September 19, 2010
This has been a very fascinating journey from prenatal, birth to old age. The goal of this paper is to show how my knowledge and understanding of life span development has increased, as well as demonstrate how this knowledge and understanding will apply to and can be used within my area of specialization, Leadership Coaching.
As a Social Worker, I have had the opportunity to work with children and families from diverse socioeconomic, ethnic and cultural backgrounds. My experience and training includes extensive work with prenatal, infant and early childhood education and development. Through this course I have been able to not only reinforce what I know, but develop greater knowledge in my areas of expertise as well as gain a deeper understanding of the areas of least experience and knowledge (i.e. adolescent, early/middle adulthood and late adulthood). I will discuss how research and theory has enhanced my knowledge and understanding of the various stages of life span development and which ones more closely match the way I think and how they can be applied and contribute Leadership Coaching.
Research and Theory of Life Span Development
When evaluating the contributions of theories and research their impact as they relates to life span development; there are several that stand out for me and I feel apply well to my area of specialization. These theories and research, although not directly related to my area of specialization affect and influence the way in which I will be able to work with each individual alone or in a group setting. Because of my strong belief that the environment can have significant impact on the development of the individual as a whole many of the stages theories (i.e. Freud’s Psychosexual Stages of Development; Erikson’s Psychosocial Stages of Development and Piaget’s Cognitive Stages of Development), although important in understanding development does not impact my belief regarding human development as does theories and research such as research on the Epigenesis in the Development of Human Behavior and Bidirectonality of Development conducted and/or developed researchers such as Caspi et al (2002), Gottlieb (1992) and Gordon et al (1997). The premise is that the control of genetic expression by both regulatory DNA and environmental factors are influenced by environmental conditions like nutrition, stress and even socioeconomics and that this influence is bidirectional; that genes influence how much impact environmental factors have on the development of behavior and environmental influences channel or constrain behavior which can alter neural activity that can cause changes in genetic activity, thus environment affects the actions of genes and the genes affect the influences of environments (Broderick & Blewitt, 2010).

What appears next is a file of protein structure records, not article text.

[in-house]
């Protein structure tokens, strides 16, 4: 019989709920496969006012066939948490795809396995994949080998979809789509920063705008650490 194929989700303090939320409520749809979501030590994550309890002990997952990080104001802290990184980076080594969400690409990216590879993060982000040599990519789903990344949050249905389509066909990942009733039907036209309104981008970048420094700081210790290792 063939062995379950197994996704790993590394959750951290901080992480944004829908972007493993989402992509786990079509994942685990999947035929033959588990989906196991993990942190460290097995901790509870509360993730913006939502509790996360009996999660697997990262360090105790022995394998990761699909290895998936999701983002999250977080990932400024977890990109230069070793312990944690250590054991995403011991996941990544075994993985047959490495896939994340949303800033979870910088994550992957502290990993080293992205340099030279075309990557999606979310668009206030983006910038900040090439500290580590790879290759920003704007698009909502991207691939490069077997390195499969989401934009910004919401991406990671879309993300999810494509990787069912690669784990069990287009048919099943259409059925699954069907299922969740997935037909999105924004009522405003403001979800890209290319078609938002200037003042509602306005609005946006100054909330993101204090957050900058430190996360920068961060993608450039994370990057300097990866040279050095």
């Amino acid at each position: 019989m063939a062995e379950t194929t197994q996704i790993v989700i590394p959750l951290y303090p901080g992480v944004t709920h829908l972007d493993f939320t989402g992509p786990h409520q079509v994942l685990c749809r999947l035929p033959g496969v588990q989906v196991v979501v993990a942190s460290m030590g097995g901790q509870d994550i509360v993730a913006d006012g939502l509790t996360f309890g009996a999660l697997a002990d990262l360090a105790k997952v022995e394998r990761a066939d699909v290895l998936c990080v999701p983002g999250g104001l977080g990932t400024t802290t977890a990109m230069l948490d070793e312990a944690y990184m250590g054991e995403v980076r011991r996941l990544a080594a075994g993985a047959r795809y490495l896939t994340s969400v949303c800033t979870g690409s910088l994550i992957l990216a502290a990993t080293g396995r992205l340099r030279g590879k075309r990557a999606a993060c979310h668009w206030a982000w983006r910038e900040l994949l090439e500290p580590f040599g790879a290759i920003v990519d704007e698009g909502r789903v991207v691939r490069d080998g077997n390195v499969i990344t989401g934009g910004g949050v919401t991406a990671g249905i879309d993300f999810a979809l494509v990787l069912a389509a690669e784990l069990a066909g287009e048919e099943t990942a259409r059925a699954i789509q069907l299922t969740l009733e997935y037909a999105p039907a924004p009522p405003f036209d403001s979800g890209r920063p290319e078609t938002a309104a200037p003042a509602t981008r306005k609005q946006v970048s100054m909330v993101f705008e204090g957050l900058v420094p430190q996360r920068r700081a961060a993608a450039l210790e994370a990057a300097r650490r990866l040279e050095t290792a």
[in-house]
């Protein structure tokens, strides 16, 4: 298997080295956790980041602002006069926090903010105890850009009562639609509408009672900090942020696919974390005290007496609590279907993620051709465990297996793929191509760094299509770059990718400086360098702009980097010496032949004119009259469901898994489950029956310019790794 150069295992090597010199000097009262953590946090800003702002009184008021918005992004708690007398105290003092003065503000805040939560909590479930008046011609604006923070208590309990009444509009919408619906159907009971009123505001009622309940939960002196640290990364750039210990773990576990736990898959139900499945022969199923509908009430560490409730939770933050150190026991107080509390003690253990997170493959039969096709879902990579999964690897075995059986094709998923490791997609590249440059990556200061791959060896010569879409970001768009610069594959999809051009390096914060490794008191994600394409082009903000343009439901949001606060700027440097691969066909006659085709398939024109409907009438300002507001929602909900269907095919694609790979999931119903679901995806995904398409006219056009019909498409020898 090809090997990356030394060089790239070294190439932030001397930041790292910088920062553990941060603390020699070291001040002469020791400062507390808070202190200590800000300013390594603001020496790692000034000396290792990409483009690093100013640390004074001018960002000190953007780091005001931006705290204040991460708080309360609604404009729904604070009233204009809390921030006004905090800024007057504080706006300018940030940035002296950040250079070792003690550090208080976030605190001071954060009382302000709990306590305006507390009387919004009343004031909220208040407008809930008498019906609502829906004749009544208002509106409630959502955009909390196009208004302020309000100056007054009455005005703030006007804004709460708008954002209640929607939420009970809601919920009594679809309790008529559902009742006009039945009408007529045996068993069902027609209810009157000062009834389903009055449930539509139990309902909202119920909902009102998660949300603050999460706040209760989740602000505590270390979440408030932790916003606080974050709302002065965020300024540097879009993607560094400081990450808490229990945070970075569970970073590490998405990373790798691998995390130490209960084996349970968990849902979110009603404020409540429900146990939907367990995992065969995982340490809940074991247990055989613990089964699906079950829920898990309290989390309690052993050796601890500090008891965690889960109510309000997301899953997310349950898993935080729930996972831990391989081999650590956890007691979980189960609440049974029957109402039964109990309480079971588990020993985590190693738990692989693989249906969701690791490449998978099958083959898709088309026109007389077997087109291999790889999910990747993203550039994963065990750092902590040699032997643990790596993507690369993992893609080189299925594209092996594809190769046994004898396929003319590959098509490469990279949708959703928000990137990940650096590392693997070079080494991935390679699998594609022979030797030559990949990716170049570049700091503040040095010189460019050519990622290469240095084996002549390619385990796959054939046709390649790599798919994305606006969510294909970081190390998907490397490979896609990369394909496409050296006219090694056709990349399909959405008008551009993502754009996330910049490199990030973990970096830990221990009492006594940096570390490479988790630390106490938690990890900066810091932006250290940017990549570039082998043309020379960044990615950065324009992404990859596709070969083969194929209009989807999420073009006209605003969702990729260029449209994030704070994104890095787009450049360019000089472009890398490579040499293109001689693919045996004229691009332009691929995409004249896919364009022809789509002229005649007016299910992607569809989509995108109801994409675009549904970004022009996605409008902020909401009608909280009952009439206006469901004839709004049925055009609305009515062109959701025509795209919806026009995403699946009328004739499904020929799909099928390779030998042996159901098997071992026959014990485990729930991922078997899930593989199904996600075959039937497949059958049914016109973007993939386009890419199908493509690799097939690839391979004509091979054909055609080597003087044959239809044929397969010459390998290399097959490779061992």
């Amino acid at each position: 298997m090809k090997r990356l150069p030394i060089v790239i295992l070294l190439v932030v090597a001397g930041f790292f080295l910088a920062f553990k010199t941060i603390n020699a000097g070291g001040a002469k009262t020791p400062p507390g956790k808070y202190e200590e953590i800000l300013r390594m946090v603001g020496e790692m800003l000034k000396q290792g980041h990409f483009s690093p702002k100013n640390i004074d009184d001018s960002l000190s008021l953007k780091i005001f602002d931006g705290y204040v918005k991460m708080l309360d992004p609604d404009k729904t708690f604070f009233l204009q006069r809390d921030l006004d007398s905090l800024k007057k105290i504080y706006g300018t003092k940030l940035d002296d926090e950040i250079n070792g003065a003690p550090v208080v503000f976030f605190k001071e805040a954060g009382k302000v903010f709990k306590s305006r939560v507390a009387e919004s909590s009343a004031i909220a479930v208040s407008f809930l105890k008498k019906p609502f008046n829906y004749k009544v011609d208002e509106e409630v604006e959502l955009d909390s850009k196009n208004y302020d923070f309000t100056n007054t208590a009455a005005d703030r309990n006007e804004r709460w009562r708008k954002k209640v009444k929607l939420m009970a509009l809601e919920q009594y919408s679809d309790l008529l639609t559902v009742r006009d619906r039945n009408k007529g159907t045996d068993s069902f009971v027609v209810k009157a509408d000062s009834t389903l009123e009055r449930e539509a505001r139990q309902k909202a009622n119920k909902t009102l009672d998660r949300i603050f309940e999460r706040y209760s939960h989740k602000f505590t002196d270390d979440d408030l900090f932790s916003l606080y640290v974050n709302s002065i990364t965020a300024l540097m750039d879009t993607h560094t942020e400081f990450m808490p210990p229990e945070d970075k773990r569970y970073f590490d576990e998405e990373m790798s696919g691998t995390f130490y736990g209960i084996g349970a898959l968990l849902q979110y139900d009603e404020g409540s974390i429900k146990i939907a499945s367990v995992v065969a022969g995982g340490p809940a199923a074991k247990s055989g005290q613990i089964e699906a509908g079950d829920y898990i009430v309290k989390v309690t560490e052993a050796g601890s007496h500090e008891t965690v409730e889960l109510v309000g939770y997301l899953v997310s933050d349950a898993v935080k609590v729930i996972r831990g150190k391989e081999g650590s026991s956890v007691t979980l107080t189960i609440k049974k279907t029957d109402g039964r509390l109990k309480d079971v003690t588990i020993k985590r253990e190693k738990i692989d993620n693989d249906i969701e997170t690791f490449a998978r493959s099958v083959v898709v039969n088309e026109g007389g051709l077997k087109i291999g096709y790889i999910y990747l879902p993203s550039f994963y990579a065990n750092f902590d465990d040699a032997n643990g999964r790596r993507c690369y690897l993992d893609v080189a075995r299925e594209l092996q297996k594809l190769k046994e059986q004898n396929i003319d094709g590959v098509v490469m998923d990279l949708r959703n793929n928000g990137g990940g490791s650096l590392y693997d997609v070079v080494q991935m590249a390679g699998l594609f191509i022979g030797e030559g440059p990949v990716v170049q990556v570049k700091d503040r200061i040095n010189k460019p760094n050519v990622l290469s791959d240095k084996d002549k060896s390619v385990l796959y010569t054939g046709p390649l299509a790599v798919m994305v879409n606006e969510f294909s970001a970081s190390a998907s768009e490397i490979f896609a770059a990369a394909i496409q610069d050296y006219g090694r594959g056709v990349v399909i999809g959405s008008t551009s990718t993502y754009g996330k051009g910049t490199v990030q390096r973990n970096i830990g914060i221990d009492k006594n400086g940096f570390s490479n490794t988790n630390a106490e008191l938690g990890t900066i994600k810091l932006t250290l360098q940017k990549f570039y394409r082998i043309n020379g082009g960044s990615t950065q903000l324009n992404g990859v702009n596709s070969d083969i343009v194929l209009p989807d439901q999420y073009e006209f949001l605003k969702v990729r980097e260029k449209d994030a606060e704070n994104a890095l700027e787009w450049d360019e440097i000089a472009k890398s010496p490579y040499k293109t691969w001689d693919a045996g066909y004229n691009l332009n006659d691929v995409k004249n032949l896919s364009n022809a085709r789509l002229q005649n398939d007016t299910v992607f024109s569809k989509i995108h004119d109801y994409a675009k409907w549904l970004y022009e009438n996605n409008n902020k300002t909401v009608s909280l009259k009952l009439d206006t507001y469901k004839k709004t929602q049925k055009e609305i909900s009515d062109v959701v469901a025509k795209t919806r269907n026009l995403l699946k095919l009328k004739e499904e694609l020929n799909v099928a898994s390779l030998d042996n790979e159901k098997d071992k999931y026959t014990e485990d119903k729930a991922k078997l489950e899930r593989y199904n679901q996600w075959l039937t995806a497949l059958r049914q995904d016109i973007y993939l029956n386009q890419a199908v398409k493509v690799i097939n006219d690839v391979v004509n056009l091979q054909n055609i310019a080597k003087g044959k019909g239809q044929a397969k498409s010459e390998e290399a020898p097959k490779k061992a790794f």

Although I possessed the basic understanding of environmental affects and influences on life span development (i.e. prenatal development and the affects alcohol, drugs and tobacco have on a developing fetus); through this course many of my assumptions related to biological and environmental influences have been solidified. More specifically, Epigenesis in the Development of Human Behavior and Bidirectionality of Development have confirmed for me that individual development is not just biological, that the environment also plays a significant role in the development process. As the premise of Bidirectonality of Development suggests, coactions is bidirectional in that environments affect the action of genes and genes affect the influence of environments.
Other important theories include Bowlby’s (1969/1982, 1973, 1980) theory of attachment and how healthy attachment during infancy is the foundation for healthy development in the areas of cognition, emotional regulation, language, and learning throughout the lifespan. Healthy attachment promotes the...